when i was a little kid my mom grew sugar snap peas here in boise. i don’t know what variety they were or what she did to them, but they were the sweetest peas i’ve ever tasted, and i’ve never been able to grow or buy any that compare.

my mom’s kinda funny about gardening, though. she loves buying plants, likes watering things, composts religiously, and, for reasons i don’t completely understand, she gets pretty excited about dead-heading flowers. most of all she loves harvesting. BUT, she can’t be bothered to do those everyday tedious tasks, like pulling weeds, staking and tying up plants, pruning, starting seeds, fertilizing, etc...basically anything she considers “fussy.” she doesn’t want fussy plants, she just wants to set them outside, water them once in a while and watch them produce like crazy.

her philosophy and attitude definitely rubbed off on me--i was the same way until i started educating myself about how to actually grow stuff, rather than ignoring all the details and relying almost entirely on intuition as i felt i should be able to do. this change in attitude is a very recent development. like, 2010 recent. i used to check out gardening books just to look at the pictures, but now i actually read them...i think that pretty well exemplifies the dramatic shift in my approach. at the same time i’ve learned to enjoy the journey a whole lot more, taking enormous pleasure in all those fussy details.

garden bloggers are also my gardening heroes. i get such enjoyment, inspiration and motivation from checking out what other people are growing, reading about their gardening adventures, seeing their wonderful photos, taking virtual garden tours and so on. it’s super informative--i’ve learned so much from the knowledge and experience and advice offered by people in the garden blogging community. and the shared enthusiasm is uplifting.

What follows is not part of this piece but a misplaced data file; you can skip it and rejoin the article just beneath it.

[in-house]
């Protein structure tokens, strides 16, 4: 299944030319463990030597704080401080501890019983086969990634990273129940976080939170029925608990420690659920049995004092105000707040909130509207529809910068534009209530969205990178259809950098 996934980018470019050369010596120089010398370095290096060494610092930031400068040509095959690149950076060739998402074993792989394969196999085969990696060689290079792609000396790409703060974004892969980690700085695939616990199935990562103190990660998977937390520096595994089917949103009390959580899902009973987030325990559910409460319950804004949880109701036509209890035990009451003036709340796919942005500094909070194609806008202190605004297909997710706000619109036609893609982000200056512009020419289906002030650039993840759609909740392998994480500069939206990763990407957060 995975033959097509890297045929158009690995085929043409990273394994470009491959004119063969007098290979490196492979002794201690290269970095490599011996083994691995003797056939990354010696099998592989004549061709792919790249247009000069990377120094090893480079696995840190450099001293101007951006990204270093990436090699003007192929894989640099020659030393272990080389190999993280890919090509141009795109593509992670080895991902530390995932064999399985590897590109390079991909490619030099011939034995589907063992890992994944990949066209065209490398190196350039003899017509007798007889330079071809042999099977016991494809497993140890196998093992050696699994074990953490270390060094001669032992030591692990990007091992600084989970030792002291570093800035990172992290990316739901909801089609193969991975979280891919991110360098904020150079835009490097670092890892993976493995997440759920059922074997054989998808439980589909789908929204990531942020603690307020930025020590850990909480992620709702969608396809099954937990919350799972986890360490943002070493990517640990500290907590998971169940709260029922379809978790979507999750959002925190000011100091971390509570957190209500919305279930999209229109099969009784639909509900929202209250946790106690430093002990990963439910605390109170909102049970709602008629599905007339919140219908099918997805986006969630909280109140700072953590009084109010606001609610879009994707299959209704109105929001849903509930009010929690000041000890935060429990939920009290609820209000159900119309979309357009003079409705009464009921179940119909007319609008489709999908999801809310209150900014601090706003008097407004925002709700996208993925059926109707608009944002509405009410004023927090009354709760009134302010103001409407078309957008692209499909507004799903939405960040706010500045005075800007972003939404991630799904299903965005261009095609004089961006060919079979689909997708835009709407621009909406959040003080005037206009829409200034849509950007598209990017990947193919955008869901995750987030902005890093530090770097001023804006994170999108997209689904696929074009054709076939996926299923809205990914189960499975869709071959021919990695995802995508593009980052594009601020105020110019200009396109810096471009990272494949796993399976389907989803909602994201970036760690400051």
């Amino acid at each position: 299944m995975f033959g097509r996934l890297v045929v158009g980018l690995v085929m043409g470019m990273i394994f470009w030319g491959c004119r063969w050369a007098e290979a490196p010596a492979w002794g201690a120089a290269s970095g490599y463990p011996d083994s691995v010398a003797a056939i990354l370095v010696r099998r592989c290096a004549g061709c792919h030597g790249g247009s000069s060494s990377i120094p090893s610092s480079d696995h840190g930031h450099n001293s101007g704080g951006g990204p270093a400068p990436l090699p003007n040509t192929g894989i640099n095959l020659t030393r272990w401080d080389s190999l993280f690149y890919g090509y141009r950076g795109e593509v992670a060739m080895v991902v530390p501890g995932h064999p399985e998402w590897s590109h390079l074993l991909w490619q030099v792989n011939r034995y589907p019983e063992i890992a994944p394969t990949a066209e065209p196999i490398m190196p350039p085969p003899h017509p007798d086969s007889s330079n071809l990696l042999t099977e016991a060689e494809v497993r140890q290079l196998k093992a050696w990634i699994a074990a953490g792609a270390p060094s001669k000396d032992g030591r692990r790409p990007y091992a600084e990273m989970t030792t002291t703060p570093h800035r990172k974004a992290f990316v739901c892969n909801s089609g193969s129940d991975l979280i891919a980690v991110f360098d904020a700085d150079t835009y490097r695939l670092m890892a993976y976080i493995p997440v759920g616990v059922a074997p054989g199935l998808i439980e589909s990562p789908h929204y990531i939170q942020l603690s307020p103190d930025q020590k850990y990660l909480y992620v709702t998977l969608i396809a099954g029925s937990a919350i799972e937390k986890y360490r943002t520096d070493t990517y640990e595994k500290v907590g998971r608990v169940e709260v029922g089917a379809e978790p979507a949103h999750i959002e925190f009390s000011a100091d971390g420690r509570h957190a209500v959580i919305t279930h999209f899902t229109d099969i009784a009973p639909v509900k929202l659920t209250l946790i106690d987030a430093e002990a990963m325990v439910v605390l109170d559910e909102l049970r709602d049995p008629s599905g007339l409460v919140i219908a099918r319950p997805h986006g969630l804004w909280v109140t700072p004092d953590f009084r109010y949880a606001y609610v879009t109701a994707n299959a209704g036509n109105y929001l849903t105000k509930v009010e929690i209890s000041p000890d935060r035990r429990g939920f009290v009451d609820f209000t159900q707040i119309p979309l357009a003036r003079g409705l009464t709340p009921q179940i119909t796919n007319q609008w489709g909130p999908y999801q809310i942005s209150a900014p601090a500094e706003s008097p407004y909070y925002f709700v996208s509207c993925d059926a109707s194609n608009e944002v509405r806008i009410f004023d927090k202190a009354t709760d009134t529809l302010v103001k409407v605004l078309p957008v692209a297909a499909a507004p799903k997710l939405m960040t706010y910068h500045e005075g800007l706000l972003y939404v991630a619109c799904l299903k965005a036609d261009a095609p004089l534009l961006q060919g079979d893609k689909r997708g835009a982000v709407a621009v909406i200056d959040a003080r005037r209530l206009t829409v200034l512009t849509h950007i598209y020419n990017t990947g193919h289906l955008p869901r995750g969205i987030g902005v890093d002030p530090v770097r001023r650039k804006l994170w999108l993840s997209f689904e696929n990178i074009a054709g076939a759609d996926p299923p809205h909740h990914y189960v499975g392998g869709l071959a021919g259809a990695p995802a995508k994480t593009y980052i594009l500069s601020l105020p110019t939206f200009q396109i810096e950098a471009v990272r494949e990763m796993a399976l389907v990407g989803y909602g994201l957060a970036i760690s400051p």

anyone else have a garden hero story they want to share?


Andrea said...

Emily, I imagine your garden beautiful, like your photographs!

GoneferalinID said...

I lived in Tacoma Park for a few months in 1999! What an interesting place. D.C. was a fun time.

Of course I draw inspiration from your blog, and I like Thomas's Growing Tradition blog as well. I like the blogs that aren't just garden porn. Showing the flaws and failures are just as interesting.

Emily said...

thank you, andrea!

goneferal--what a weird coincidence about TKPK! what brought you to live there? i only lived there for four years but visited every summer for a long time. i love that place.

i draw a lot of inspiration from your blog too. and excitement! every time i read one of your posts i get all happy and excited...especially when there are tomato pictures...

Jessica said...

Your friend's graceful and heartfelt relationship with her plants does come through here. Her 2008 garden sounds a lot like my dream garden, the one that exists mostly in my head. Her late planting of tomato seeds inspires me to plant more sunflower seeds (see my post of "Garden Friday Fail". This post is really nice. It resonates with me as your writing often does.

Emily said...

ah, dream gardens. mine hasn’t quite translated to reality yet either. i’m glad you’re inspired to try again with the sunflowers--now that it’s dry and sunny they’ll probably grow super fast.